If smoke testing does not identify any obvious problems, you should confirm that air flow is present in all sections of the leach field. This is best determined by measuring the operating pressure in each individual leach field lateral or zone. Pressures can be measured with a differential pressure gauge and a suitable probe and/or test plug. Simply opening up an inspection port does not confirm that air is flowing when it is under pressure.

SoilAir technical staff is available to assist you over the phone or in the field. Contact us at the number listed below.

In the event of any problem related to the septic system served by SoilAir; turning the SoilAir system off results in the system reverting back to the traditional septic tank and leachfield operation.

If the leaching system becomes surcharged, the leaching system and septic tank should be pumped and the SoilAir system started back up. If wastewater should back up into the facility it serves, or effluent surfaces over the leachfield, the Board of Health and RIDEM should be notified in accordance with the technology approval.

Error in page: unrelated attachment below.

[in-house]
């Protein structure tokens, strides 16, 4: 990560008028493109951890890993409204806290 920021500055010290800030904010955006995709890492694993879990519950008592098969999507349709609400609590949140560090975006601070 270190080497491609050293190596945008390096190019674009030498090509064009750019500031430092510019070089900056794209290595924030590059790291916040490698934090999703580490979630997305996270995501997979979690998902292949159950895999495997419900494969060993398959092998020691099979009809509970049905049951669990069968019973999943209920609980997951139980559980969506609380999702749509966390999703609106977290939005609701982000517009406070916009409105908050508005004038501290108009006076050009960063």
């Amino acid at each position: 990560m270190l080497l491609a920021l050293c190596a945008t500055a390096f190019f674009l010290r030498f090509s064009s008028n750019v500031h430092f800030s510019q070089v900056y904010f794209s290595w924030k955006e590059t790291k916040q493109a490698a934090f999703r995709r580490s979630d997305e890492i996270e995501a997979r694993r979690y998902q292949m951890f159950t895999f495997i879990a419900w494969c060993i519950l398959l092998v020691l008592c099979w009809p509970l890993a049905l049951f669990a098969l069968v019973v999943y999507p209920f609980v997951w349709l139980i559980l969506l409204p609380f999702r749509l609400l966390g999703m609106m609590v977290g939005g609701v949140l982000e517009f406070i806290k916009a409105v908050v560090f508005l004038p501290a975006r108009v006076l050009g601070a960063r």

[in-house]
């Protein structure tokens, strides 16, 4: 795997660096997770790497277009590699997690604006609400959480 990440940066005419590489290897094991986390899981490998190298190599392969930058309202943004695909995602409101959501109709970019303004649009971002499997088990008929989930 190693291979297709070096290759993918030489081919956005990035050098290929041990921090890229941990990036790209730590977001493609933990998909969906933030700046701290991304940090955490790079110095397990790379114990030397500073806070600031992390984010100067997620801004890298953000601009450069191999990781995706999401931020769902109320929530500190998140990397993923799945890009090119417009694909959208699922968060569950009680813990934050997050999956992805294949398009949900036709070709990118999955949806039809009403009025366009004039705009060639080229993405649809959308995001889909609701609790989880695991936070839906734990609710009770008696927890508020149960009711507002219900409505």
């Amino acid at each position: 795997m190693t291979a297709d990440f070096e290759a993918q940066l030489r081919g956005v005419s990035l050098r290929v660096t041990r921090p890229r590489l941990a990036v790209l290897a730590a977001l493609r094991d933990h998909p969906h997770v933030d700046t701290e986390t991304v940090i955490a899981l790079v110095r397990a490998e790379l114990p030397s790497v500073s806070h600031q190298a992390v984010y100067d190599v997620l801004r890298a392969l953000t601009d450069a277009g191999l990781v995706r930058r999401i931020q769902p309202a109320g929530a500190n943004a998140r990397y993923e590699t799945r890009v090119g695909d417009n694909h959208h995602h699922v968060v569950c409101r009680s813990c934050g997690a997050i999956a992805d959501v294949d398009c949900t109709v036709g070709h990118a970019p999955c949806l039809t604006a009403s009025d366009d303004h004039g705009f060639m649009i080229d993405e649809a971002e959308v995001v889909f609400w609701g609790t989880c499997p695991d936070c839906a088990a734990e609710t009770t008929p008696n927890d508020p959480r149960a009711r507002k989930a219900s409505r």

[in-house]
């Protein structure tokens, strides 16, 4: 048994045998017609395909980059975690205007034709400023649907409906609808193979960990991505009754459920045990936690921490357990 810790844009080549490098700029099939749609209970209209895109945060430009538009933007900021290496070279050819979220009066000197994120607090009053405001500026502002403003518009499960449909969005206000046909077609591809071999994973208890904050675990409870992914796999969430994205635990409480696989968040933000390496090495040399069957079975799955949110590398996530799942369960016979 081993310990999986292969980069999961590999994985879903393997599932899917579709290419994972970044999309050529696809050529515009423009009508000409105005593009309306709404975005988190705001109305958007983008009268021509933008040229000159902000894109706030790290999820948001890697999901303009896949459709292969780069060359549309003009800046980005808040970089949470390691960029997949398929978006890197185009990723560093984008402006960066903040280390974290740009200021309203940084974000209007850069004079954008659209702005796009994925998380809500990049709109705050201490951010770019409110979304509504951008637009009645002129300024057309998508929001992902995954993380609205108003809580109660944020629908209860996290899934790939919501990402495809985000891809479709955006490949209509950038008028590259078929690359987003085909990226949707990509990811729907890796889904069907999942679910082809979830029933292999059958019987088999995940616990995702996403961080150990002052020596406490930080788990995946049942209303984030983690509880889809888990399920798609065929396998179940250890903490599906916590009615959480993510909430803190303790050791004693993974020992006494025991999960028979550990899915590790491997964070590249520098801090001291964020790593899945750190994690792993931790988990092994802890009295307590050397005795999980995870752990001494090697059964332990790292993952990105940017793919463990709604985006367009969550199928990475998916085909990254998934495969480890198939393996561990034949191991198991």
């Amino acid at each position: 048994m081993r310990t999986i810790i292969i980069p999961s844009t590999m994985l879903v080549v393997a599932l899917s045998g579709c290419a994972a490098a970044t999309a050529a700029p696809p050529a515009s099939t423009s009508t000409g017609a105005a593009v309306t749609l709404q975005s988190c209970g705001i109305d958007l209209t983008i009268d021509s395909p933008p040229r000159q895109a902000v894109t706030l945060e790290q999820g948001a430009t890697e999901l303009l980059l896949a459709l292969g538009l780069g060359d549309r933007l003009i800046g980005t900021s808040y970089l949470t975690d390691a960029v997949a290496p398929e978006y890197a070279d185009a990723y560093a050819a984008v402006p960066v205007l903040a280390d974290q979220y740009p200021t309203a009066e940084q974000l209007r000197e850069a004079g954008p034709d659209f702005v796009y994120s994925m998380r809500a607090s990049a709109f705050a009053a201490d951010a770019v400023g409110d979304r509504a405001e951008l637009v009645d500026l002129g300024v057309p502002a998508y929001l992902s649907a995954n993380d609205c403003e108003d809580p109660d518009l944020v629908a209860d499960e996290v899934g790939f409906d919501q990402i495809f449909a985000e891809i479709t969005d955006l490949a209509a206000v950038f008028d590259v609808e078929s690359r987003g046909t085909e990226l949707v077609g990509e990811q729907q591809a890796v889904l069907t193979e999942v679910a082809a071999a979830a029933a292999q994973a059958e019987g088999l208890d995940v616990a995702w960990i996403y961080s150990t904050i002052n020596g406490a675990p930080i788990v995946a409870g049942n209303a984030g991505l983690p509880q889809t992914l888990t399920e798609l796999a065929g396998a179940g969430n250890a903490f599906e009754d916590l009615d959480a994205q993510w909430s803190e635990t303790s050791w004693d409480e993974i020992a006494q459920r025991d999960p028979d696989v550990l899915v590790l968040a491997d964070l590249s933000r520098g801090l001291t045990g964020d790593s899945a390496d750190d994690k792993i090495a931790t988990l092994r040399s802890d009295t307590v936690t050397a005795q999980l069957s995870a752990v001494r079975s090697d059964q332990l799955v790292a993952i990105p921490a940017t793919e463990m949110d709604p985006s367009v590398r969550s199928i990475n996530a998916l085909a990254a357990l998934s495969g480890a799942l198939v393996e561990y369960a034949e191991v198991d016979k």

If you experience problems with your SoilAir System, please contact Geomatrix, LLC at: Geomatrix, LLC

114 Mill Rock Road East Old Saybrook, CT 06475 860-510-0730 – phone 860-510-0735 – fax 888-SoilAir - toll free info@soilair.com www.soilair.com



System Information & Maintenance Designer & Installer Information:

Date of Installation Copy of Plan available? Yes No Designer Name Designer Company Designer Address Designer Telephone Installer Company Installer Address Installer Telephone Site Information Street address Town/ County/ State Map/ Lot

Municipal Contact Name & Telephone Permit Number

Water Supply Public Private

If private, Well Info Soil Type / Perc Rate Relevant Site Characteristics Proximities to bodies of water, wetlands, etc. SoilAir Information SoilAir model SoilAir Serial# HyAir model HyAir vessel size



System Information:

Design Flow _________ Gallons Per Day _______# of bedrooms

Design Type (Circle all that apply)

Basic Combination D-Box Multiple Beds (#_____) Pump Gravity Raised In-Ground

Flow equalizers Velocity reducers

Site Slope Level ___________%

System Slope Level ___________%

Inspection Locations Linear Feet

Number of Laterals Sand Bed Dimensions & Number of Beds

Other Comments:

Diagram System Location:

Identify the location of structures such as; septic tank & access lids, treatment field, vents, wells, restrictive features, property lines, pools and foundations, etc.



System Maintenance and Service Record